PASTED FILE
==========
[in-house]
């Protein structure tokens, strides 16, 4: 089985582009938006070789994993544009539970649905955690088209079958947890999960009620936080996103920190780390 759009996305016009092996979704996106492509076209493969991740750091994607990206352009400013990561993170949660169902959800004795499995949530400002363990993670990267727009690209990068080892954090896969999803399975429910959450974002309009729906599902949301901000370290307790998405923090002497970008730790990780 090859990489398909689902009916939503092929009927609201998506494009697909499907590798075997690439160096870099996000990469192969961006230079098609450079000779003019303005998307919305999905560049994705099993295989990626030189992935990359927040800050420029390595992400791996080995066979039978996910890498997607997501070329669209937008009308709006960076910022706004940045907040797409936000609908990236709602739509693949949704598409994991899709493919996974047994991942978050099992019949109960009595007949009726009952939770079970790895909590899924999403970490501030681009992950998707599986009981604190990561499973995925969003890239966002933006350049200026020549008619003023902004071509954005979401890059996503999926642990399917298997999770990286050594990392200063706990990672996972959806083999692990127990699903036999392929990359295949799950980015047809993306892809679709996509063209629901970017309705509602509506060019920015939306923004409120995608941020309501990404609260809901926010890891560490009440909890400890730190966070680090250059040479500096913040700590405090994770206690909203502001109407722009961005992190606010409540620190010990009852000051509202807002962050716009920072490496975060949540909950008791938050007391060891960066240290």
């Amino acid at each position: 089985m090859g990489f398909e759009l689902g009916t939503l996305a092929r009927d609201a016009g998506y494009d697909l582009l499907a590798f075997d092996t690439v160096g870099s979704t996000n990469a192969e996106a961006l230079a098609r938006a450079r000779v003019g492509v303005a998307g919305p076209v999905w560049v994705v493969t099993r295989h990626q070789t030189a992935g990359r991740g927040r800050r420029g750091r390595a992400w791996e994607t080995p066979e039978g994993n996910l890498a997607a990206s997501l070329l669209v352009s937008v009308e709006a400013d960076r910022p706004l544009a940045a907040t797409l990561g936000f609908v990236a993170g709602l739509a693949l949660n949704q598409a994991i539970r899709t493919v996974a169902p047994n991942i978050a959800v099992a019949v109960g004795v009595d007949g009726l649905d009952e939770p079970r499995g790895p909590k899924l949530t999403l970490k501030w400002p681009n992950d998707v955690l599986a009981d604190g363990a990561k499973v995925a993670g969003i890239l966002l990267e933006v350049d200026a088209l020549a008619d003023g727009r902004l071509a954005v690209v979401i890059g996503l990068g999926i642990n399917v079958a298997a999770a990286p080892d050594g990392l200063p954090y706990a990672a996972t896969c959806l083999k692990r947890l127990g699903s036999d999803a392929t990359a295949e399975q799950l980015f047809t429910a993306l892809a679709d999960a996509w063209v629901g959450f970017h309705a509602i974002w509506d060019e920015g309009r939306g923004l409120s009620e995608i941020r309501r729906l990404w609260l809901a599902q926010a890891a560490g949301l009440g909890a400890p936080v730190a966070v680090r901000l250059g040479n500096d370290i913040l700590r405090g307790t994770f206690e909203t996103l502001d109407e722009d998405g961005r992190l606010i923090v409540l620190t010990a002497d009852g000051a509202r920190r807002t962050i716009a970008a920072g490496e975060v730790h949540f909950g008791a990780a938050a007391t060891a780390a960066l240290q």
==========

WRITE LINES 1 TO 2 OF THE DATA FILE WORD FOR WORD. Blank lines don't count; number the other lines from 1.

[in-house]
């Protein structure tokens, strides 16, 4: 089985582009938006070789994993544009539970649905955690088209079958947890999960009620936080996103920190780390 759009996305016009092996979704996106492509076209493969991740750091994607990206352009400013990561993170949660169902959800004795499995949530400002363990993670990267727009690209990068080892954090896969999803399975429910959450974002309009729906599902949301901000370290307790998405923090002497970008730790990780 090859990489398909689902009916939503092929009927609201998506494009697909499907590798075997690439160096870099996000990469192969961006230079098609450079000779003019303005998307919305999905560049994705099993295989990626030189992935990359927040800050420029390595992400791996080995066979039978996910890498997607997501070329669209937008009308709006960076910022706004940045907040797409936000609908990236709602739509693949949704598409994991899709493919996974047994991942978050099992019949109960009595007949009726009952939770079970790895909590899924999403970490501030681009992950998707599986009981604190990561499973995925969003890239966002933006350049200026020549008619003023902004071509954005979401890059996503999926642990399917298997999770990286050594990392200063706990990672996972959806083999692990127990699903036999392929990359295949799950980015047809993306892809679709996509063209629901970017309705509602509506060019920015939306923004409120995608941020309501990404609260809901926010890891560490009440909890400890730190966070680090250059040479500096913040700590405090994770206690909203502001109407722009961005992190606010409540620190010990009852000051509202807002962050716009920072490496975060949540909950008791938050007391060891960066240290």